There are no queues as such at the petrol stations, yet, but what we did find today is that diesel is now 2 euros and 5 cents, which is more expensive than in the UK, in fact by the time you factor in the exchange rate, etc. it’s a couple of pence short of 2 quid a litre. Mad. We have no choice. We fill up and hope that we can get enough diesel to get us over the Belgian border next week as the strike here in France is slowly starting to bite with the government starting to prioritise emergency services.

The drive is excellent, it’s a lovely day. More bad news though. Today could be the last day of good weather. It’s set to rain tomorrow for 10 days. We shall see. We arrive at a Pass etapes site. A cheap and cheerful site where you can get fresh water, empty your tanks and hook up to electricity for under 12 euros, and it’s close to Utah Beach. We waste no time and lock up Jess and do the 1km walk to the Utah Beach Museum.

We have been to this area before on a trip a few years ago and visited Omaha Beach. There are 5 beaches that were involved in the D-Day landings, SWORD, OMAHA, GOLD, JUNO, and UTAH.

Utah Beach is where the American troops landed and it has an excellent museum, for 8 euros you get into what we think, is one of the best museums on the subject. We spend a good two hours there. Lots to see and read and a cinema. Being out of season it isn’t crowded so it’s great to be there.

At just after 4 pm we decide to get back to Jess, so we go back via the beach itself. It is so hard to imagine what went on here on June 6th, 1944. Today the beaches are beautiful, long, and clean. The sea is calm and the sun is bright. Back then it was just a day of death and destruction, with so many young men losing their lives. It really is a time to reflect and remember what went on here. Today the beach is used by everyone, from people riding horses, walking dogs, or just enjoying a day out.

Back at the van, we sit outside with a nice cold beer. We can feel a change in the air. We can see the clouds slowly rolling in from the sea and the wind it picking up and getting stronger. Time to go inside. Maybe this rainy weather is going to be with us tonight.

Tomorrow we are going to a place we have been to before and really enjoyed, the town of Bayeux. We all know what that’s famous for now don’t we…?

Thursday 13th October 2022 Utah beach to Bayeux 36 miles

Well, it has finally happened. Heavy rain was forecast to arrive at 5 am and sure enough at 5:30 am we are woken by the rain hammering on the roof of the van. It’s loud. It eases for a while allowing us to get an extra couple of hours of sleep.

Once we get up and get the coffee on, we open the curtains to find a dark grey sky and light rain. Yuk! We have been lucky with the weather though, since we left we have had excellent weather so even though it’s miserable we don’t mind too much. We have breakfast, clean up and do a full van service before setting off to the city of Bayeux.

After a very nice short ride and we arrive at a fantastic campsite, with beautifully manicured grounds, and friendly staff who give us a space. Brilliant facilities here. Lovely.

We don’t hang about, so we lock up the van and take the short walk into Bayeux. A very pleasant and picturesque walk along the river brings us straight into the middle of town which is charming. The streets have a wonderful selection of shops and restaurants, great for just browsing.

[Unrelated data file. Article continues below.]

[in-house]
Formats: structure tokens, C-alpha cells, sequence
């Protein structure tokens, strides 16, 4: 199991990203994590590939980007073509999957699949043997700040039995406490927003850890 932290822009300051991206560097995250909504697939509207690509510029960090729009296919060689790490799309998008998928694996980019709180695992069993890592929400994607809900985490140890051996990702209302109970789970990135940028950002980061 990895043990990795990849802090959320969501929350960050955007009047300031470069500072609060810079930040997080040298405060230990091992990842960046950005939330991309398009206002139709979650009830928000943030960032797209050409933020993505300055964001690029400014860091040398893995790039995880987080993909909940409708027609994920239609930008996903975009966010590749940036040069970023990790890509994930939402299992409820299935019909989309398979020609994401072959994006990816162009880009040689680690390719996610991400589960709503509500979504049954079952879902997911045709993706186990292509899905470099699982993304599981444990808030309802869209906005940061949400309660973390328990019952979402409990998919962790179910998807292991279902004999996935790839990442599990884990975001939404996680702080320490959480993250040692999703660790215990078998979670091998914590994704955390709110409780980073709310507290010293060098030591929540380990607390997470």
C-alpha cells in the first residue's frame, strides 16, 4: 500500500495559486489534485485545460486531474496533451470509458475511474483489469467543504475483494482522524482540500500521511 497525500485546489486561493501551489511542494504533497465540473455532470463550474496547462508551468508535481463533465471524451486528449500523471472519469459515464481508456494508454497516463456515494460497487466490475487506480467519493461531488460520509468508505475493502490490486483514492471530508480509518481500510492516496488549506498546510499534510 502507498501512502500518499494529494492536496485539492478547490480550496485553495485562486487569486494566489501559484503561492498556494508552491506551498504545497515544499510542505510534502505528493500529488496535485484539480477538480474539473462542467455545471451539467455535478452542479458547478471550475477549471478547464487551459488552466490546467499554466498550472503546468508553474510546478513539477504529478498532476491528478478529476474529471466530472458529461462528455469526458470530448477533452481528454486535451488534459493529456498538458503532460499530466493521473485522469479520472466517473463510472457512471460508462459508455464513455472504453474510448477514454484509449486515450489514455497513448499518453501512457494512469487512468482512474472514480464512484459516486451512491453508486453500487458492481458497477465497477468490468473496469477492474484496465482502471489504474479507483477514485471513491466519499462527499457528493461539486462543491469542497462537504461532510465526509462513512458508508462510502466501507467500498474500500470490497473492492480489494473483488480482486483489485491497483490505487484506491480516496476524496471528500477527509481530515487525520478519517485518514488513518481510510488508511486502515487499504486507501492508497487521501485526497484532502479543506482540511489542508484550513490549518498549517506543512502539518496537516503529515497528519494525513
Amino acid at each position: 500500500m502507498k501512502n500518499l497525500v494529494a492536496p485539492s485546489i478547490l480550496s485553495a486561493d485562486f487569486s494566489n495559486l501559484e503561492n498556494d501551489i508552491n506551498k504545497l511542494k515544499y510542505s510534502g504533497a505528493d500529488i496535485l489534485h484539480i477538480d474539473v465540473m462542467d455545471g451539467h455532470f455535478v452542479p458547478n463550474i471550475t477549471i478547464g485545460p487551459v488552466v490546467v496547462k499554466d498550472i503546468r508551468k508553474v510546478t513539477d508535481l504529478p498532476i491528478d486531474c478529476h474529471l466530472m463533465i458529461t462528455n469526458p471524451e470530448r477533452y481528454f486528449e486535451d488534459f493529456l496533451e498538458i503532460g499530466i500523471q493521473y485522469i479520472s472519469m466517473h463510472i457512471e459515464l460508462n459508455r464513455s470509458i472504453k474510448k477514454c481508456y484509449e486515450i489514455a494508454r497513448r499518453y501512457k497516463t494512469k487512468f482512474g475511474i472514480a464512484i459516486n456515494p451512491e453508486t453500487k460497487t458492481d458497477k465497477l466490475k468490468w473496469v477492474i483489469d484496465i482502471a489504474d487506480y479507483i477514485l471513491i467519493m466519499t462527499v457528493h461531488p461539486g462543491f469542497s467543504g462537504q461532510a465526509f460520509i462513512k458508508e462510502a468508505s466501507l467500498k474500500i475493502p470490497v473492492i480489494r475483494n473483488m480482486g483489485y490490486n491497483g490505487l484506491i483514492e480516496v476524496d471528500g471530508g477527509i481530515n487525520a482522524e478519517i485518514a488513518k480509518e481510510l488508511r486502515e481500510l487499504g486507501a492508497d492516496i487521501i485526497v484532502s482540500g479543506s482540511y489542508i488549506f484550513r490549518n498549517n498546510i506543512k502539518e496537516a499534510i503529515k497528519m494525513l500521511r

We have been here before but we missed this part of the town so it’s great to come back here and discover more of this fantastic place. We make our way to the cathedral of Notre Dame which is just stunning, with lots of bright stained glass windows.

Most of the cathedral has undergone renovation over the past couple of years and it looks great.

Del with an excellent steak tartar

We are now on the search for lunch, we finally settle on a place in a hotel called Le Garde Manger. A charming little restaurant where we get settled into a fine lunch. We only have two courses today. Hayley has a Chicken Supreme in a Norman sauce and dauphinoise potatoes. It’s just amazing. A fantastic rich sauce. Del goes for the Steak Tartar (raw) with fries and salad.

We both have the same dessert which is an Ile Flottante, which is a very fine whisked, light meringue that floats on a light base of cold custard, absolutely amazing. Really… This is all helped along with a carafe of Merlot.

The best dessert ever!

The bill comes and we are surprised at how reasonable it is for such a fine, generous lunch in the middle of Bayeux. It would cost you more in a Harvester!

Full of the best lunch out we have had in a while, and we have had many, we make our way to see the Bayeux Tapestry. With no queue, we walk straight in to look at the tapestry. We have seen it before, a couple of years ago, but you can’t come here without seeing it. It was better than we remembered, brilliant. The audio guide is fantastic and looking at this 900-year-old bit of sewing is just amazing. Hayley points out that today is the eve of the battle of Hastings 956 years ago! Wow!

We take a gentle walk back to Jess and settle in for the evening, no dinner. What a great day today. Really enjoyed it.

Staying on the war theme, tomorrow we are going to The D-Day Experience. Should be good.

Friday 14th October 2022 Bayeux to Montrueil 194 miles

It’s a miserable damp day today. It has rained gently all night. Everything is wet and muddy. No matter, Del trots off to the reception to collect some breakfast pastries which go down well with the coffee. A week today we will be in the UK and heading home. Also today, 956 years ago, the battle of Hastings took place.

We finish breakfast, clean up and do a full van service. It’s really wet, grey, and miserable but when you are filling your van up with fresh water in Bayeux who cares about the weather?